Our results show that the limb ectoderm is a negative regulator of the earliest stages of chondrogenesis in developing chick limbs upstream of Sox9. We furthermore demonstrate that Wnt6, which is, in the chick, expressed in both dorsal and ventral limb ectoderm [24, 25], inhibits chondrogenesis upstream of Sox9 expression, arguing for an early inhibiting activity of ectodermal Wnt6 prior to chondrocyte differentiation. At present Wnt6 is the only Wnt known to be expressed throughout the avian limb ectoderm  (Fig. 4). Our data do not exclude that other Wnts, like Wnt7a expressed in the dorsal ectoderm  or other yet unidentifed ectodermal Wnts, also participate in this function. This redundancy is very probable in the mouse, where six Wnt genes (Wnt3, Wnt4, Wnt6, Wnt7b, Wnt9b, Wnt10a) have been described to be coexpressed in the limb ectoderm , and several Wnts, including Wnt3a, have been shown to be inhibitors of chondrogenesis [23, 28].
A regulatory role of the ectoderm during differentiation of the limb mesenchyme has already been proposed by Blechschmidt in 1963 . Classical studies have experimentally confimed a role of the limb ectoderm during cartilage differentiation [30–32], whereas a regulatory role of the muscle anlagen on skeletogenesis can be excluded as muscle-less limbs form normal skeleton . In vitro investigations have suggested that the limb ectoderm produces a diffusible factor which inhibits chondrogenic differentiation in the underlying mesenchyme. Limb ectoderm from stage 23/24 wing buds has been shown to inhibit cartilage differentiation of cultured limb mesenchyme cells even without direct contact but acting over some distance, thus arguing for a secreted mechanism of inhibition [9, 10]. This is in line with the long range inhibitory activity of ectodermal Wnt6 in the limb suggested by our experiments.
The sequential steps of chondrogenesis are characterized by the expression of typical marker genes. Initially, the uniform limb mesenchyme aggregates in the central core of the limb mesenchyme to form precartilaginous mesenchymal condensations, which roughly presage the future skeletal elements. These prechondrocytic mesenchymal cells produce high levels of hyaluronic acid and cell adhesion proteins like N-CAM and N-Cadherin. During chondrogenic differentiation, the nascent chondrocytes express the nuclear transcription factor Sox9, which is required for the expression of the cartilage-specific marker gene ColIIA1, and start to deposit the cartilage matrix including Collagens II, IX, XI, and aggrecan. Subsequently, the balance between chondrocyte differentiation and proliferation is regulated by interaction of members of the BMP, FGF and Ihh pathways, which eventually leads to chondrocyte hypertrophy and osteogenesis (reviewed in ).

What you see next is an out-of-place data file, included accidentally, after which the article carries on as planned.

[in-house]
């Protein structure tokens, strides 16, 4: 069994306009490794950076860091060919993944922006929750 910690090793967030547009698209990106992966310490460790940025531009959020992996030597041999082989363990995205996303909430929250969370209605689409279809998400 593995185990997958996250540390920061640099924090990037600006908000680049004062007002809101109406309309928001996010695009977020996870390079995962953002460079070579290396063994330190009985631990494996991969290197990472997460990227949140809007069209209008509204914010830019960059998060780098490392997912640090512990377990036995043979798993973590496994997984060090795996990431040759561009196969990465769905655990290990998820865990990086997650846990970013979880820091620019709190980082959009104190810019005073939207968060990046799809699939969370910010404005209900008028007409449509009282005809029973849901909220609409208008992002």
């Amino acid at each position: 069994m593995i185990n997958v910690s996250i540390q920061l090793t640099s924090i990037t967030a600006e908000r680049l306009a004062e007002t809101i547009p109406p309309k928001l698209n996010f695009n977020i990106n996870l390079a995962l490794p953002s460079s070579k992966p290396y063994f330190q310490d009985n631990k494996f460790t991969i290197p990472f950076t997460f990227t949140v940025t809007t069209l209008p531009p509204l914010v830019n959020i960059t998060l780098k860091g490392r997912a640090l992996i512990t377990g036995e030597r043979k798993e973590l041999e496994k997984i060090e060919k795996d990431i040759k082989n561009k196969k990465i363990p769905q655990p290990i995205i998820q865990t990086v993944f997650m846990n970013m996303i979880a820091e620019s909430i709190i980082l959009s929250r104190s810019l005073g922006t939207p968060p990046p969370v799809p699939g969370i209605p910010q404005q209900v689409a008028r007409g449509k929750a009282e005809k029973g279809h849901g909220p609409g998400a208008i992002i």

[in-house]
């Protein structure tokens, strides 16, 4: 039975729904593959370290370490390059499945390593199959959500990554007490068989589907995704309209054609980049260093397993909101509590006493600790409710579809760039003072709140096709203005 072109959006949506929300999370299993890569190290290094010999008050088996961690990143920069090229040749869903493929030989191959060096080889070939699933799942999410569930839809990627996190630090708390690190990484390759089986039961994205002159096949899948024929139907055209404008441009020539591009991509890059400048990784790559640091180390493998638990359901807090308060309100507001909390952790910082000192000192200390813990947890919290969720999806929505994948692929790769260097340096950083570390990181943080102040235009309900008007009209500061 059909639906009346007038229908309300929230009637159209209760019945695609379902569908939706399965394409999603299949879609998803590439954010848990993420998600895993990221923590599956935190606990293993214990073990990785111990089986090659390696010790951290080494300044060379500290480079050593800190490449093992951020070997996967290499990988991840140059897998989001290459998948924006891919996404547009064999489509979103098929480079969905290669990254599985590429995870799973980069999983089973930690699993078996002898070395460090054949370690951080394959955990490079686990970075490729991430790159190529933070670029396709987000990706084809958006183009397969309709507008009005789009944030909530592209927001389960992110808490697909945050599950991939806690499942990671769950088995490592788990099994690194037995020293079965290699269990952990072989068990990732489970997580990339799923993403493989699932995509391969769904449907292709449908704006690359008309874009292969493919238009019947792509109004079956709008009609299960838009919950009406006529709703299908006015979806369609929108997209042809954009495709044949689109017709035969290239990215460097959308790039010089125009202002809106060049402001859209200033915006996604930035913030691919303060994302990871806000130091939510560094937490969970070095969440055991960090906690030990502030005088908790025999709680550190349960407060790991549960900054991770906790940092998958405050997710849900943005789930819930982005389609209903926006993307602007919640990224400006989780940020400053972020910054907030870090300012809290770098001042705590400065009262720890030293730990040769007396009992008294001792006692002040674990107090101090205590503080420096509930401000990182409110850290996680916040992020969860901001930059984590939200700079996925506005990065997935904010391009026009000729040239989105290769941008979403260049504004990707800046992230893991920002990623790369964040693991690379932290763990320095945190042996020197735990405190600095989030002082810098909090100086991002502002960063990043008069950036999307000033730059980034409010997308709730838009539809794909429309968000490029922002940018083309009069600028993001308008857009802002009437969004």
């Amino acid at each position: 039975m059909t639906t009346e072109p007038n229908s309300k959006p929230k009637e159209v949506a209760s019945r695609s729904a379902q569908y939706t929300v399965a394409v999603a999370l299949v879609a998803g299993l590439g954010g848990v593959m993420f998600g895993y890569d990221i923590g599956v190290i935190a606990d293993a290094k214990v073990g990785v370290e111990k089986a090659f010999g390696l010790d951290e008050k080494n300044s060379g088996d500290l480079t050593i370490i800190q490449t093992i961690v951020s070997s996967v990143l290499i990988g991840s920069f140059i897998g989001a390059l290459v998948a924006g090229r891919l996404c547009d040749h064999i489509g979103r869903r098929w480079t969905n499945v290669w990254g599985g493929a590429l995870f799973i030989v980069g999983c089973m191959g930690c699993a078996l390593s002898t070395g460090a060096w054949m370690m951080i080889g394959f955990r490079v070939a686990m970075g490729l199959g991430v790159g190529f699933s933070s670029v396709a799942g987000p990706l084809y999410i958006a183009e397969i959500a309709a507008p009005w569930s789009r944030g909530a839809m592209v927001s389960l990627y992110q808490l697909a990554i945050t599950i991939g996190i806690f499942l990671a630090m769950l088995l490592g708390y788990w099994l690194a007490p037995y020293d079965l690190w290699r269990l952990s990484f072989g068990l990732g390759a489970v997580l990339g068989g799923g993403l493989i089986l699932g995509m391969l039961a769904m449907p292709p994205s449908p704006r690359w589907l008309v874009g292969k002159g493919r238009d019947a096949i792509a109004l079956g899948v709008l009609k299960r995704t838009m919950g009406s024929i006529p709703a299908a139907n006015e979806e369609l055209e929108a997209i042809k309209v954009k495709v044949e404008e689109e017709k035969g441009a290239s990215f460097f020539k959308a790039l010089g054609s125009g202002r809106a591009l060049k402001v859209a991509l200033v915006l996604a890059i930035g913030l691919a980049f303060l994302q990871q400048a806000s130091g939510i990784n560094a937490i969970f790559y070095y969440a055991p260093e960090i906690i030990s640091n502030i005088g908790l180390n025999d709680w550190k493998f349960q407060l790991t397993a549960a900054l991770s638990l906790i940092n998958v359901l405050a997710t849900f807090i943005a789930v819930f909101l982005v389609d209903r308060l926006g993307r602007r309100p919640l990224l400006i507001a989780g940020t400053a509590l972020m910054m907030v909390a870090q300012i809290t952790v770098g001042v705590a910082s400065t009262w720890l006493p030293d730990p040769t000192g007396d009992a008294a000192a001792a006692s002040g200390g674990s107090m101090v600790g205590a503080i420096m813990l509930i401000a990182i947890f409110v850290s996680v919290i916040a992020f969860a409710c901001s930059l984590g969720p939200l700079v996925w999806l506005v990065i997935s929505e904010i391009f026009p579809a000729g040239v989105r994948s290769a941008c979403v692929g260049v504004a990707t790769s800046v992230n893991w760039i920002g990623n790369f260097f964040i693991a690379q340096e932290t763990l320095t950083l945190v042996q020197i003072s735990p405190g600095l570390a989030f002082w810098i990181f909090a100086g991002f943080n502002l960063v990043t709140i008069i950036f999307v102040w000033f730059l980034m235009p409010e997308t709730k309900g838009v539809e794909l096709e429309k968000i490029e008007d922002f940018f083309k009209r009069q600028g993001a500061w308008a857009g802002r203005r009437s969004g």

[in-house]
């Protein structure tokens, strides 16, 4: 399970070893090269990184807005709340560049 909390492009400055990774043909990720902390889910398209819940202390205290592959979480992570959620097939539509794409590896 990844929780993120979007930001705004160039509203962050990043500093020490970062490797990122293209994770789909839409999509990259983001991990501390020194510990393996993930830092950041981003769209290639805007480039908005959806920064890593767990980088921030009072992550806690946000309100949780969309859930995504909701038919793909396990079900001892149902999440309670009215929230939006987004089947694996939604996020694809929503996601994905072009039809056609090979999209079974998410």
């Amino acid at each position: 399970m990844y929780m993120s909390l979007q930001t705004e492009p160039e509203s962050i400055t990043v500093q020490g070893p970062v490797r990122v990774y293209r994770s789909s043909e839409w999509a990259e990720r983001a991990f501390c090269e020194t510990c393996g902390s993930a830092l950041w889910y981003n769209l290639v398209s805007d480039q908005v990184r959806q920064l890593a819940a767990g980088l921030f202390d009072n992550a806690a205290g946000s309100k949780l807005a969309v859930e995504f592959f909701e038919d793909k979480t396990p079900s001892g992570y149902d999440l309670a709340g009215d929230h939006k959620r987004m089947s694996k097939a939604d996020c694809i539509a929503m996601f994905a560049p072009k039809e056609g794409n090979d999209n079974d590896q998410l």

Akiyama et al.  have shown that Sox9 is required during at least two steps of cartilage formation, first during mesenchymal condensation and second, as an inducer of the related factors Sox5 and Sox6, during overt chondrocyte differentiation. In line with this, early inactivation of Sox9 leads to a loss of cartilage and bone . Canonical Wnt signaling, which is known to inhibit chondrogenesis [18, 19], is antagonizing Sox9 activity at posttranslational level . Accordingly, forced expression of beta-catenin, a member of the canoncial Wnt pathway, in prechondrogenic cells leads to shortened or missing skeletal elements , a skeletal phenotype similar to the skeletal defects described here after Wnt6 overexpression. Moreover, stabilization of beta-catenin in mouse limbs leads to repression of Sox9, whereas deletion of beta-catenin results in an expansion of the Sox9 expression domain in the limb bud mesenchyme . This argues for the hypothesis that the inhibitory effect of Wnt6 on chondrogenesis observed in this report could be transduced by the canoncial Wnt pathway, as has been described for the epithelializing activity of Wnt6 in the somites . However, as Wnt6 has also been shown to act via non-canonical signaling , further studies on the downstream events leading to chondrogenic inhibition will be required to substantiate this hypothesis.